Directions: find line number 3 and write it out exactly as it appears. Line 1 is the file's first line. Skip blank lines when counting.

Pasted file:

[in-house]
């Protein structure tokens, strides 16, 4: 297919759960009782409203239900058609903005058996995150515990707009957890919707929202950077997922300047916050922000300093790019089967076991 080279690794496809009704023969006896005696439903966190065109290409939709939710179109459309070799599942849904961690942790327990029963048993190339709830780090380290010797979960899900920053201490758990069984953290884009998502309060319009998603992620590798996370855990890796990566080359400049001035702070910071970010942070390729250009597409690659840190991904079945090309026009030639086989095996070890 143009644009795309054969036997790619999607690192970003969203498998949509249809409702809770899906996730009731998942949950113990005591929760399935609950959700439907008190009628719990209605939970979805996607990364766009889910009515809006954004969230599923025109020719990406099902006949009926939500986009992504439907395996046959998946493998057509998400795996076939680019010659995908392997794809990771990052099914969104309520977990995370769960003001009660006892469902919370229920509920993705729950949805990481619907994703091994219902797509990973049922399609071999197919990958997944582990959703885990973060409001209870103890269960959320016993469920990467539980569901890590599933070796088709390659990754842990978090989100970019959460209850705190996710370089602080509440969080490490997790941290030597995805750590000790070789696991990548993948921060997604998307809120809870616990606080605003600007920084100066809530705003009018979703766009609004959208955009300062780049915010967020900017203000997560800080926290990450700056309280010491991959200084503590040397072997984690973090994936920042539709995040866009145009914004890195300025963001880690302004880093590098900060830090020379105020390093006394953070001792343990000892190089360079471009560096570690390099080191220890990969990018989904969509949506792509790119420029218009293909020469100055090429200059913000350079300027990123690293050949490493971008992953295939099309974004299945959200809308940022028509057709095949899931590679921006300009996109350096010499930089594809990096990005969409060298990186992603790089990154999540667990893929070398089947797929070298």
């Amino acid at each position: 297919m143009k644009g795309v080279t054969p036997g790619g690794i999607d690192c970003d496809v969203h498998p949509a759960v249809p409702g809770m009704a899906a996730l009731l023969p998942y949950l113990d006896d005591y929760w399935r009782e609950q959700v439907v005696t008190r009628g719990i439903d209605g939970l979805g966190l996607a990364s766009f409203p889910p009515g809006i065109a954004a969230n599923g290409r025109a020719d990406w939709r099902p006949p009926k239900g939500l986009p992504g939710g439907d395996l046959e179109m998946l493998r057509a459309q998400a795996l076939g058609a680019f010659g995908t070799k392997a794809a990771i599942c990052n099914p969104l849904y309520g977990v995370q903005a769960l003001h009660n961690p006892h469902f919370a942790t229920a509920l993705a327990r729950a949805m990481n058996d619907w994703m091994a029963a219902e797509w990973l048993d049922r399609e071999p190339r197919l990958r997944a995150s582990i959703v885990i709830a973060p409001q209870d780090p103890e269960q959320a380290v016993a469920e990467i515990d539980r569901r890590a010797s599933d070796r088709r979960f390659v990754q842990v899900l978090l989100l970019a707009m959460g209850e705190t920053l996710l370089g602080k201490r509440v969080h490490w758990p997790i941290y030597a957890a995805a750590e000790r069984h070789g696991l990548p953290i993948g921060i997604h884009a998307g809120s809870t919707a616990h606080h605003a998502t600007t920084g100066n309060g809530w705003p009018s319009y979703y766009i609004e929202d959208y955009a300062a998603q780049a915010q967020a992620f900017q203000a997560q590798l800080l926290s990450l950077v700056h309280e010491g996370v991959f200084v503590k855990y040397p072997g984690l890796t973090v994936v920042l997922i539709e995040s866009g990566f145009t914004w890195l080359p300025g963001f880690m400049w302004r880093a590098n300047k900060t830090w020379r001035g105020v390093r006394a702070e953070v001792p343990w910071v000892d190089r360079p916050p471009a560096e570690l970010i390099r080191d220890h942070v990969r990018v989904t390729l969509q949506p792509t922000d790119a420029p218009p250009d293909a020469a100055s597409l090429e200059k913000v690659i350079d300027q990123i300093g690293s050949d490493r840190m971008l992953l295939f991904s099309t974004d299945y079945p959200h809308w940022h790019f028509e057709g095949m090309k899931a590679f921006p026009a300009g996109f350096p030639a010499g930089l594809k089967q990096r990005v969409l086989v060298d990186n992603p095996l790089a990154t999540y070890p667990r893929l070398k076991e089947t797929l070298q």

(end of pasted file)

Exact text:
């Amino acid at each position: 297919m143009k644009g795309v080279t054969p036997g790619g690794i999607d690192c970003d496809v969203h498998p949509a759960v249809p409702g809770m009704a899906a996730l009731l023969p998942y949950l113990d006896d005591y929760w399935r009782e609950q959700v439907v005696t008190r009628g719990i439903d209605g939970l979805g966190l996607a990364s766009f409203p889910p009515g809006i065109a954004a969230n599923g290409r025109a020719d990406w939709r099902p006949p009926k239900g939500l986009p992504g939710g439907d395996l046959e179109m998946l493998r057509a459309q998400a795996l076939g058609a680019f010659g995908t070799k392997a794809a990771i599942c990052n099914p969104l849904y309520g977990v995370q903005a769960l003001h009660n961690p006892h469902f919370a942790t229920a509920l993705a327990r729950a949805m990481n058996d619907w994703m091994a029963a219902e797509w990973l048993d049922r399609e071999p190339r197919l990958r997944a995150s582990i959703v885990i709830a973060p409001q209870d780090p103890e269960q959320a380290v016993a469920e990467i515990d539980r569901r890590a010797s599933d070796r088709r979960f390659v990754q842990v899900l978090l989100l970019a707009m959460g209850e705190t920053l996710l370089g602080k201490r509440v969080h490490w758990p997790i941290y030597a957890a995805a750590e000790r069984h070789g696991l990548p953290i993948g921060i997604h884009a998307g809120s809870t919707a616990h606080h605003a998502t600007t920084g100066n309060g809530w705003p009018s319009y979703y766009i609004e929202d959208y955009a300062a998603q780049a915010q967020a992620f900017q203000a997560q590798l800080l926290s990450l950077v700056h309280e010491g996370v991959f200084v503590k855990y040397p072997g984690l890796t973090v994936v920042l997922i539709e995040s866009g990566f145009t914004w890195l080359p300025g963001f880690m400049w302004r880093a590098n300047k900060t830090w020379r001035g105020v390093r006394a702070e953070v001792p343990w910071v000892d190089r360079p916050p471009a560096e570690l970010i390099r080191d220890h942070v990969r990018v989904t390729l969509q949506p792509t922000d790119a420029p218009p250009d293909a020469a100055s597409l090429e200059k913000v690659i350079d300027q990123i300093g690293s050949d490493r840190m971008l992953l295939f991904s099309t974004d299945y079945p959200h809308w940022h790019f028509e057709g095949m090309k899931a590679f921006p026009a300009g996109f350096p030639a010499g930089l594809k089967q990096r990005v969409l086989v060298d990186n992603p095996l790089a990154t999540y070890p667990r893929l070398k076991e089947t797929l070298q």